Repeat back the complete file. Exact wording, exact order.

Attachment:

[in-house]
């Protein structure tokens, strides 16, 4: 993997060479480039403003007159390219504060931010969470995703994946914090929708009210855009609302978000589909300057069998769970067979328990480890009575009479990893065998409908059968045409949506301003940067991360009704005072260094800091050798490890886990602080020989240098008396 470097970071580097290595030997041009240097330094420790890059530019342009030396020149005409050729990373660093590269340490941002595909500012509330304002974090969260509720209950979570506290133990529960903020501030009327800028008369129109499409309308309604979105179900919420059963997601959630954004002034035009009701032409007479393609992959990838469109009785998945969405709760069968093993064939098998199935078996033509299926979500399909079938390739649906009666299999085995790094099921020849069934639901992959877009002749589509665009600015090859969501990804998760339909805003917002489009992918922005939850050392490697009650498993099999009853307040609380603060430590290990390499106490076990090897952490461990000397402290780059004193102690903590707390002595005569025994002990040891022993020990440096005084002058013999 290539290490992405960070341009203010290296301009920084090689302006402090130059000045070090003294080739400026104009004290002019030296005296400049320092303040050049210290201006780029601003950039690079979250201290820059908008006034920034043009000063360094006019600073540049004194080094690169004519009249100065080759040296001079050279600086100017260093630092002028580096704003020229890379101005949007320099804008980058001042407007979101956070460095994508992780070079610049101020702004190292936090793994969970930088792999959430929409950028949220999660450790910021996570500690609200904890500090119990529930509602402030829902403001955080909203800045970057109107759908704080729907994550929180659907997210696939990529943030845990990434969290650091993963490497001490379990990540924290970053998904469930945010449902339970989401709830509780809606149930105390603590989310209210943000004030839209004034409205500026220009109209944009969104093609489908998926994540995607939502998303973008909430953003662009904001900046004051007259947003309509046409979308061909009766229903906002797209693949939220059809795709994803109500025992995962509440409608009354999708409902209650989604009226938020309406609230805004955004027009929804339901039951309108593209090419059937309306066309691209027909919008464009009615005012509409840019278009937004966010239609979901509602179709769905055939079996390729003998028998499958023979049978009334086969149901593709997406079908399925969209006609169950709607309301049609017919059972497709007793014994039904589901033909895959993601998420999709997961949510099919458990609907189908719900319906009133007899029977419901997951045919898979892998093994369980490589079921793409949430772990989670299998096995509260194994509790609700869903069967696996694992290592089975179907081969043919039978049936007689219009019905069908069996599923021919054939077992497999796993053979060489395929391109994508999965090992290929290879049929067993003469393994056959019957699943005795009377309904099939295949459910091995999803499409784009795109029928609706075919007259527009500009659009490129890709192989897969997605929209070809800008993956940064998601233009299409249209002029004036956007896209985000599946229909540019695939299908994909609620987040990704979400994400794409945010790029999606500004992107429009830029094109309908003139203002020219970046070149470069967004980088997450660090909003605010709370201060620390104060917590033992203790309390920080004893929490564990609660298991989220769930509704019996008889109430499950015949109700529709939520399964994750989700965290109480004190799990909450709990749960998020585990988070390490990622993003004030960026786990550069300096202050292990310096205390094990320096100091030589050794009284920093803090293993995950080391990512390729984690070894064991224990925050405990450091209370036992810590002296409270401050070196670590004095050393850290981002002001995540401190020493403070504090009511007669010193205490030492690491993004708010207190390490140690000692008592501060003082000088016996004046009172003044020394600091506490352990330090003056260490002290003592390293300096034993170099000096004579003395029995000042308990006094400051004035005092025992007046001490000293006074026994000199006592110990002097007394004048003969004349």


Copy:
[in-house]
């Protein structure tokens, strides 16, 4: 993997060479480039403003007159390219504060931010969470995703994946914090929708009210855009609302978000589909300057069998769970067979328990480890009575009479990893065998409908059968045409949506301003940067991360009704005072260094800091050798490890886990602080020989240098008396 470097970071580097290595030997041009240097330094420790890059530019342009030396020149005409050729990373660093590269340490941002595909500012509330304002974090969260509720209950979570506290133990529960903020501030009327800028008369129109499409309308309604979105179900919420059963997601959630954004002034035009009701032409007479393609992959990838469109009785998945969405709760069968093993064939098998199935078996033509299926979500399909079938390739649906009666299999085995790094099921020849069934639901992959877009002749589509665009600015090859969501990804998760339909805003917002489009992918922005939850050392490697009650498993099999009853307040609380603060430590290990390499106490076990090897952490461990000397402290780059004193102690903590707390002595005569025994002990040891022993020990440096005084002058013999 290539290490992405960070341009203010290296301009920084090689302006402090130059000045070090003294080739400026104009004290002019030296005296400049320092303040050049210290201006780029601003950039690079979250201290820059908008006034920034043009000063360094006019600073540049004194080094690169004519009249100065080759040296001079050279600086100017260093630092002028580096704003020229890379101005949007320099804008980058001042407007979101956070460095994508992780070079610049101020702004190292936090793994969970930088792999959430929409950028949220999660450790910021996570500690609200904890500090119990529930509602402030829902403001955080909203800045970057109107759908704080729907994550929180659907997210696939990529943030845990990434969290650091993963490497001490379990990540924290970053998904469930945010449902339970989401709830509780809606149930105390603590989310209210943000004030839209004034409205500026220009109209944009969104093609489908998926994540995607939502998303973008909430953003662009904001900046004051007259947003309509046409979308061909009766229903906002797209693949939220059809795709994803109500025992995962509440409608009354999708409902209650989604009226938020309406609230805004955004027009929804339901039951309108593209090419059937309306066309691209027909919008464009009615005012509409840019278009937004966010239609979901509602179709769905055939079996390729003998028998499958023979049978009334086969149901593709997406079908399925969209006609169950709607309301049609017919059972497709007793014994039904589901033909895959993601998420999709997961949510099919458990609907189908719900319906009133007899029977419901997951045919898979892998093994369980490589079921793409949430772990989670299998096995509260194994509790609700869903069967696996694992290592089975179907081969043919039978049936007689219009019905069908069996599923021919054939077992497999796993053979060489395929391109994508999965090992290929290879049929067993003469393994056959019957699943005795009377309904099939295949459910091995999803499409784009795109029928609706075919007259527009500009659009490129890709192989897969997605929209070809800008993956940064998601233009299409249209002029004036956007896209985000599946229909540019695939299908994909609620987040990704979400994400794409945010790029999606500004992107429009830029094109309908003139203002020219970046070149470069967004980088997450660090909003605010709370201060620390104060917590033992203790309390920080004893929490564990609660298991989220769930509704019996008889109430499950015949109700529709939520399964994750989700965290109480004190799990909450709990749960998020585990988070390490990622993003004030960026786990550069300096202050292990310096205390094990320096100091030589050794009284920093803090293993995950080391990512390729984690070894064991224990925050405990450091209370036992810590002296409270401050070196670590004095050393850290981002002001995540401190020493403070504090009511007669010193205490030492690491993004708010207190390490140690000692008592501060003082000088016996004046009172003044020394600091506490352990330090003056260490002290003592390293300096034993170099000096004579003395029995000042308990006094400051004035005092025992007046001490000293006074026994000199006592110990002097007394004048003969004349």